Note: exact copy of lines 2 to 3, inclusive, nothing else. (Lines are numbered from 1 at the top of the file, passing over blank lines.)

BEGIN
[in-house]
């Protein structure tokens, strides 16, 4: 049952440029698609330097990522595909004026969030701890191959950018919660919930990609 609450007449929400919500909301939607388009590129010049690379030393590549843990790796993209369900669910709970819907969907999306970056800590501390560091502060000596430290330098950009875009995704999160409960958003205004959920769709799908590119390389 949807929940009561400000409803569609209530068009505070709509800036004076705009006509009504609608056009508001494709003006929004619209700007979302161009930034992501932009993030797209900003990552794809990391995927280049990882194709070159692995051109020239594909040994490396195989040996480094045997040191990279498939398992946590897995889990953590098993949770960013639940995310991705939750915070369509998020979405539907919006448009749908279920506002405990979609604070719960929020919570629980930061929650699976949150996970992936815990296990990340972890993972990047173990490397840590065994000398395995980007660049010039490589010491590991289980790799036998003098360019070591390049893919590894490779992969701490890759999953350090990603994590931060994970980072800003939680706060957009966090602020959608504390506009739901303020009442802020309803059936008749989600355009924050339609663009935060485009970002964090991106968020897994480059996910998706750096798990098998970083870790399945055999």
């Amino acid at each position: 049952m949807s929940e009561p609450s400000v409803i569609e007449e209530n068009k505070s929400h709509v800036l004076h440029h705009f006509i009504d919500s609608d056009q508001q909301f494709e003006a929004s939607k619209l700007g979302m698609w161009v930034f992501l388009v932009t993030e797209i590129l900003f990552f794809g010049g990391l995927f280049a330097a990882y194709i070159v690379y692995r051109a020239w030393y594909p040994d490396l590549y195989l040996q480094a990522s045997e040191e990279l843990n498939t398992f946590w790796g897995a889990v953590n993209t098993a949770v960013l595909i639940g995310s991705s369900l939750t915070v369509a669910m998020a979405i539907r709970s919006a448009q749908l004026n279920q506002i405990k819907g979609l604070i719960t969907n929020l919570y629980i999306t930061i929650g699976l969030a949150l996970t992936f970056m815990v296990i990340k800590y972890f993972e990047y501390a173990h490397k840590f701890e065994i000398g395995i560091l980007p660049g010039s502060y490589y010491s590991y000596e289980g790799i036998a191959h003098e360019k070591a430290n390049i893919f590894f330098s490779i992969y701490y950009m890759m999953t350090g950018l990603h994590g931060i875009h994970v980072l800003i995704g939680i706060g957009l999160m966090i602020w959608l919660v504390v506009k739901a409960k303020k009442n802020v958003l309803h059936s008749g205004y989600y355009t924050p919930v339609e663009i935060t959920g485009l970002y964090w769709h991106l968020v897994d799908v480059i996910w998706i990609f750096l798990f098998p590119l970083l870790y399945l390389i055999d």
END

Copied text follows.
């Protein structure tokens, strides 16, 4: 049952440029698609330097990522595909004026969030701890191959950018919660919930990609 609450007449929400919500909301939607388009590129010049690379030393590549843990790796993209369900669910709970819907969907999306970056800590501390560091502060000596430290330098950009875009995704999160409960958003205004959920769709799908590119390389 949807929940009561400000409803569609209530068009505070709509800036004076705009006509009504609608056009508001494709003006929004619209700007979302161009930034992501932009993030797209900003990552794809990391995927280049990882194709070159692995051109020239594909040994490396195989040996480094045997040191990279498939398992946590897995889990953590098993949770960013639940995310991705939750915070369509998020979405539907919006448009749908279920506002405990979609604070719960929020919570629980930061929650699976949150996970992936815990296990990340972890993972990047173990490397840590065994000398395995980007660049010039490589010491590991289980790799036998003098360019070591390049893919590894490779992969701490890759999953350090990603994590931060994970980072800003939680706060957009966090602020959608504390506009739901303020009442802020309803059936008749989600355009924050339609663009935060485009970002964090991106968020897994480059996910998706750096798990098998970083870790399945055999």
């Amino acid at each position: 049952m949807s929940e009561p609450s400000v409803i569609e007449e209530n068009k505070s929400h709509v800036l004076h440029h705009f006509i009504d919500s609608d056009q508001q909301f494709e003006a929004s939607k619209l700007g979302m698609w161009v930034f992501l388009v932009t993030e797209i590129l900003f990552f794809g010049g990391l995927f280049a330097a990882y194709i070159v690379y692995r051109a020239w030393y594909p040994d490396l590549y195989l040996q480094a990522s045997e040191e990279l843990n498939t398992f946590w790796g897995a889990v953590n993209t098993a949770v960013l595909i639940g995310s991705s369900l939750t915070v369509a669910m998020a979405i539907r709970s919006a448009q749908l004026n279920q506002i405990k819907g979609l604070i719960t969907n929020l919570y629980i999306t930061i929650g699976l969030a949150l996970t992936f970056m815990v296990i990340k800590y972890f993972e990047y501390a173990h490397k840590f701890e065994i000398g395995i560091l980007p660049g010039s502060y490589y010491s590991y000596e289980g790799i036998a191959h003098e360019k070591a430290n390049i893919f590894f330098s490779i992969y701490y950009m890759m999953t350090g950018l990603h994590g931060i875009h994970v980072l800003i995704g939680i706060g957009l999160m966090i602020w959608l919660v504390v506009k739901a409960k303020k009442n802020v958003l309803h059936s008749g205004y989600y355009t924050p919930v339609e663009i935060t959920g485009l970002y964090w769709h991106l968020v897994d799908v480059i996910w998706i990609f750096l798990f098998p590119l970083l870790y399945l390389i055999d």